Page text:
Many advocates, legislators, and administrators agree it is time to modify the partnership between the federal government and state and local child welfare agencies. The current federal funding system for child welfare services provides open-ended entitlement support for out-of-home care through the Title IV-E Foster Care Program. But funding to prevent child abuse and neglect, to keep children safely with their families, or to support timely family reunification when temporary removal is necessary, is provided through discretionary funding and has not kept pace with the costs of providing those services. The current system of federal support emphasizes the removal of children from their homes and placement in out-of-home care, without sufficiently assisting states to provide services that prevent unnecessary placement and facilitate safe reunification or other permanency outcomes.

The current federal focus on placement, without sufficient services for children and families, also fails to provide states with the necessary supports to accomplish the goals of the Adoption and Safe Families Act (ASFA). The ability to provide appropriate services is key to assisting families in meeting the ASFA requirements and ensuring the goals of safety and permanence for children are realized. Child welfare workers frequently cannot access appropriate services for the children and families they serve. As a result, children are placed in foster care unnecessarily, remain too long in care, or are separated permanently from families who have not received the services they need to safely resume parenting.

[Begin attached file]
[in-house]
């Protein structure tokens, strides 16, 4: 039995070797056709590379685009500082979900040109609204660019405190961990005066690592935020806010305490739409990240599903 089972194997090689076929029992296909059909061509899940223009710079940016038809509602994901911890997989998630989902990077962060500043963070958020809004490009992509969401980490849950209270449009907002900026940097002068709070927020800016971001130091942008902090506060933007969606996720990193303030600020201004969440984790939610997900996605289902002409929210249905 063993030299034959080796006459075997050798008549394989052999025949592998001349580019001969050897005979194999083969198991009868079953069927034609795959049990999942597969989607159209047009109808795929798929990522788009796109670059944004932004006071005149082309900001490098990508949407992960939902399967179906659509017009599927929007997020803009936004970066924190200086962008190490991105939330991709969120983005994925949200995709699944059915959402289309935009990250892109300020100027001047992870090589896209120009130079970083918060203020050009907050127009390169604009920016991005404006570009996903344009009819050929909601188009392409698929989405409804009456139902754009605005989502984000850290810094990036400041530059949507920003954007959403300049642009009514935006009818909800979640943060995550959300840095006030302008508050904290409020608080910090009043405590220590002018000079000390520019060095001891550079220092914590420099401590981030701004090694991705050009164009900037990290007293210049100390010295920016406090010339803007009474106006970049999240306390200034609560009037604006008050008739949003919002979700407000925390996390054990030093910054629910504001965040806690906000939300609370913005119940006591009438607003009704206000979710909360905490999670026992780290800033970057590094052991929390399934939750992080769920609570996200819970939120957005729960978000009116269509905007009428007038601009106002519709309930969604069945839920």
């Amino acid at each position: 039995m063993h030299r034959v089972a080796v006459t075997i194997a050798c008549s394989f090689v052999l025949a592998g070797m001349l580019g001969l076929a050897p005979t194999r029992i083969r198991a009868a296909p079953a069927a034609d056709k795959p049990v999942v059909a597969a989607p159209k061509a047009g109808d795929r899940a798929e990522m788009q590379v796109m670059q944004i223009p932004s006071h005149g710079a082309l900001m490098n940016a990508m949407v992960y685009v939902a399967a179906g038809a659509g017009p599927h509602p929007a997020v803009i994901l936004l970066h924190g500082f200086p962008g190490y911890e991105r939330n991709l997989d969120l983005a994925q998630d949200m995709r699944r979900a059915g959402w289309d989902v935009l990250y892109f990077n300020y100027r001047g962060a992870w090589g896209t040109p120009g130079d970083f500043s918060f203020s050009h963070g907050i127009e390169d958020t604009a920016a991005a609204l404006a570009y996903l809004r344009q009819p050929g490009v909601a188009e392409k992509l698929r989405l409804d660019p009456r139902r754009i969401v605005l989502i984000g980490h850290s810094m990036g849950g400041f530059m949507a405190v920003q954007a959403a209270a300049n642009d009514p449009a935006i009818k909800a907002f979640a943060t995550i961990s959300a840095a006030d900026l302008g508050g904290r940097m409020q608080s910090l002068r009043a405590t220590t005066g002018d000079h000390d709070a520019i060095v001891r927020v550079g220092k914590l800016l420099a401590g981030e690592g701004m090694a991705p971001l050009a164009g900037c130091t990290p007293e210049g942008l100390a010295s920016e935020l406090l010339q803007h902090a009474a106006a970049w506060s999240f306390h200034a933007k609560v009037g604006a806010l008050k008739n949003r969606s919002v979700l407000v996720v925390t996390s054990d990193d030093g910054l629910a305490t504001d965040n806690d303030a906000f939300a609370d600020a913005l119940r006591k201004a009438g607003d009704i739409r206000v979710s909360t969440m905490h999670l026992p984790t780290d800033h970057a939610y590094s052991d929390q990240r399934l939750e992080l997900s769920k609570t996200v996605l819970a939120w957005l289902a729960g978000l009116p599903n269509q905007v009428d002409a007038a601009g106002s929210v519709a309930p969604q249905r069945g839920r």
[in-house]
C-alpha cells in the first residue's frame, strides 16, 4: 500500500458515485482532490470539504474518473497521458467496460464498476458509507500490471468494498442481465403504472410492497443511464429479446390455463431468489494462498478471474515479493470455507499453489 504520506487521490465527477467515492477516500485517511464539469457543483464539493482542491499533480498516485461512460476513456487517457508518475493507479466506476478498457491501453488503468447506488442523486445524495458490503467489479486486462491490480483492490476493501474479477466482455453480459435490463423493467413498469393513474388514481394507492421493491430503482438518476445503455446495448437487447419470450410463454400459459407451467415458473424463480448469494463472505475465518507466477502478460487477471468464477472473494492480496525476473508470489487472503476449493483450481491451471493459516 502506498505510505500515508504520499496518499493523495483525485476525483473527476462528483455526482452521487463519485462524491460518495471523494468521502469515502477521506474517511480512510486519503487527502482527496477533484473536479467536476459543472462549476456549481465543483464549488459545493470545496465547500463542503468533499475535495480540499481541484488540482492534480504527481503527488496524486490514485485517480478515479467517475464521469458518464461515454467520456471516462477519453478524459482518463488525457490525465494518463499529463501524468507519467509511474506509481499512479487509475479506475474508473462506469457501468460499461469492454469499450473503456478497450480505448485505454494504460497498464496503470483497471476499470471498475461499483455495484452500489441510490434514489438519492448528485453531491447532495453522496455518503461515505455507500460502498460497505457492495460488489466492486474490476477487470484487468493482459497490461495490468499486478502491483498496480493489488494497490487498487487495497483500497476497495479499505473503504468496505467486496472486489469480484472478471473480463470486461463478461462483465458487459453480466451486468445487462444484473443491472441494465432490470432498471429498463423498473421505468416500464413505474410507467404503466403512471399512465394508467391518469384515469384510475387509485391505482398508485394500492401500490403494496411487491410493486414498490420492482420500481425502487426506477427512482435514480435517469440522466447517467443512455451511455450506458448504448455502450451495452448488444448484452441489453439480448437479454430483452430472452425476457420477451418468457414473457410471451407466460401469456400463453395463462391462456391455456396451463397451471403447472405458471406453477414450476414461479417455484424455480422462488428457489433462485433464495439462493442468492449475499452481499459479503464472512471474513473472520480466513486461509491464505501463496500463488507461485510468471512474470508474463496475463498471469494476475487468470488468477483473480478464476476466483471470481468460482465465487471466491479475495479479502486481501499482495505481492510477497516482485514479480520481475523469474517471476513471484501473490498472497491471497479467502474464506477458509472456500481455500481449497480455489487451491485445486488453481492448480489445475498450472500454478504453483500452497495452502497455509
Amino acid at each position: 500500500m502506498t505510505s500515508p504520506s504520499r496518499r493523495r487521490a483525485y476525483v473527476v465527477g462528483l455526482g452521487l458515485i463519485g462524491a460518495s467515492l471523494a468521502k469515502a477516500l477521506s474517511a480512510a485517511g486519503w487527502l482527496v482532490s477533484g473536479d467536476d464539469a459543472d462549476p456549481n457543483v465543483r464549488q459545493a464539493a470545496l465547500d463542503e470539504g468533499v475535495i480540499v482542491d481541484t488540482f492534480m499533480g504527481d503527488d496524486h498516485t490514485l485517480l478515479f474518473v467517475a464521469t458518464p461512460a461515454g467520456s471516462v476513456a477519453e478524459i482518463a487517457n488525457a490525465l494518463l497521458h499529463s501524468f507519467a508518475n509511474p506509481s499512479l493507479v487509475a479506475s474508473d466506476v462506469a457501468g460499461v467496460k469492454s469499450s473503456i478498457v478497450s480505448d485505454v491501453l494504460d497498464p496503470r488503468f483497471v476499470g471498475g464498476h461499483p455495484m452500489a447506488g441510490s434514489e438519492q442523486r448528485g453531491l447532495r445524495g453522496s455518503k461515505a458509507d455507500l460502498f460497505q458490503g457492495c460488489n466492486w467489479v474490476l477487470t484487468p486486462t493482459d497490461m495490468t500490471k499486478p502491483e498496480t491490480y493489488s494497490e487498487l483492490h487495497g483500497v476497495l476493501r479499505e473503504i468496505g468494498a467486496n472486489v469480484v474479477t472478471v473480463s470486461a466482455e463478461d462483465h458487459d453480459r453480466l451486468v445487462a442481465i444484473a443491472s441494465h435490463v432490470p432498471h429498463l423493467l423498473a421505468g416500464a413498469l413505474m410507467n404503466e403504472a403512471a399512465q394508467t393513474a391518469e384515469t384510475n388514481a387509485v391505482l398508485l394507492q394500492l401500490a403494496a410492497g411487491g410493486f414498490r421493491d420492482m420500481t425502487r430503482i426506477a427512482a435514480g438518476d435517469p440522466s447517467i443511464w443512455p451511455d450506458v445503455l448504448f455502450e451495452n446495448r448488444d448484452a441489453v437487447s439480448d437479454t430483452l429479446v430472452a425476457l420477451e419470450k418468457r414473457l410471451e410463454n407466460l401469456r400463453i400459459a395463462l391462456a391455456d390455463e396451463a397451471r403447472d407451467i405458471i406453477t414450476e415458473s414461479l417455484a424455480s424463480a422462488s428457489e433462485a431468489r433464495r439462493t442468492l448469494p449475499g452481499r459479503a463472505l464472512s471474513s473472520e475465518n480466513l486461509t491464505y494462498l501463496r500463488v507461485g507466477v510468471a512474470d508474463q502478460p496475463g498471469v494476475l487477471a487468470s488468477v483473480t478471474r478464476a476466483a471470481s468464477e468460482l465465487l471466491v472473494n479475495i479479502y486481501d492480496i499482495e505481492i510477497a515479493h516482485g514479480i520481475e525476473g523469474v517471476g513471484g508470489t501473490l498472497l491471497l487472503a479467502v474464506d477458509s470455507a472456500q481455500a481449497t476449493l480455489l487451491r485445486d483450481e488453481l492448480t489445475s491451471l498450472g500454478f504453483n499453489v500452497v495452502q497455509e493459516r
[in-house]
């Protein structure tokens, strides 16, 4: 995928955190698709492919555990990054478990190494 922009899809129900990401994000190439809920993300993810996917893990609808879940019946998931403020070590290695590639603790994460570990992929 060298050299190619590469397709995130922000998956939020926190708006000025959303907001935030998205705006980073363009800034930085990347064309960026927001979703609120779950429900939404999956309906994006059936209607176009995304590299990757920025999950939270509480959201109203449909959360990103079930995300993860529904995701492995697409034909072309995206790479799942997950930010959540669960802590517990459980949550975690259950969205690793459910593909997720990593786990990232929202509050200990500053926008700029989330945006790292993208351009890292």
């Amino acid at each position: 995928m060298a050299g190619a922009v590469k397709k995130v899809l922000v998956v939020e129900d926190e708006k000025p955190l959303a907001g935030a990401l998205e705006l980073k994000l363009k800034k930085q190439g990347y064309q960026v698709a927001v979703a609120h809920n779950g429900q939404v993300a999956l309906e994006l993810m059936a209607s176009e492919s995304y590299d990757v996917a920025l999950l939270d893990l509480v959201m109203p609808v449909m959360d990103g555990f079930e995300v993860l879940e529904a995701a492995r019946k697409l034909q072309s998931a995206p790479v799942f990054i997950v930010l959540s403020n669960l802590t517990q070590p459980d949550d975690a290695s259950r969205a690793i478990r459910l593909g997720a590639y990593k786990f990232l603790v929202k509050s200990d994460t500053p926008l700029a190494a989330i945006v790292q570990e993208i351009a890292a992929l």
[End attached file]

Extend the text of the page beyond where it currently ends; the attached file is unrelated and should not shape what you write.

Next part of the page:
The Act to Leave No Child Behind includes several of CWLA's other top legislative priorities, including:
  • the Child Protection/Alcohol and Drug Partnership Act (S.484/H.R. 1909),
  • the Younger Americans Act (S. 1005/H.R. 17),
  • legislation to restore funding for the Social Services Block Grant (S. 501/H.R. 1470),
  • the Family Opportunity Act (S. 321/H.R. 600), and
  • increased funding and quality improvements for child care programs.

CWLA Contact

Liz Meitner

 Back to Top   Printer-friendly Page Printer-friendly Page   Contact Us Contact Us




About Us | Special Initiatives | Advocacy | Membership | News & Media Center | Practice Areas | Support CWLA
Research/Data | Publications | Webstore | Conferences/Training | Culture/Diversity | Consultation/Training

All Content and Images Copyright Child Welfare League of America. All Rights Reserved.
See also Legal Information, Privacy Policy, Browser Compatibility Statement

CWLA is committed to providing equal employment opportunities and access for all individuals.
No employee, applicant for employment, or member of the public shall be discriminated against
on the basis of race, color, religion, sex, age, national origin, disability, sexual orientation, or
any other personal characteristic protected by federal, state, or local law.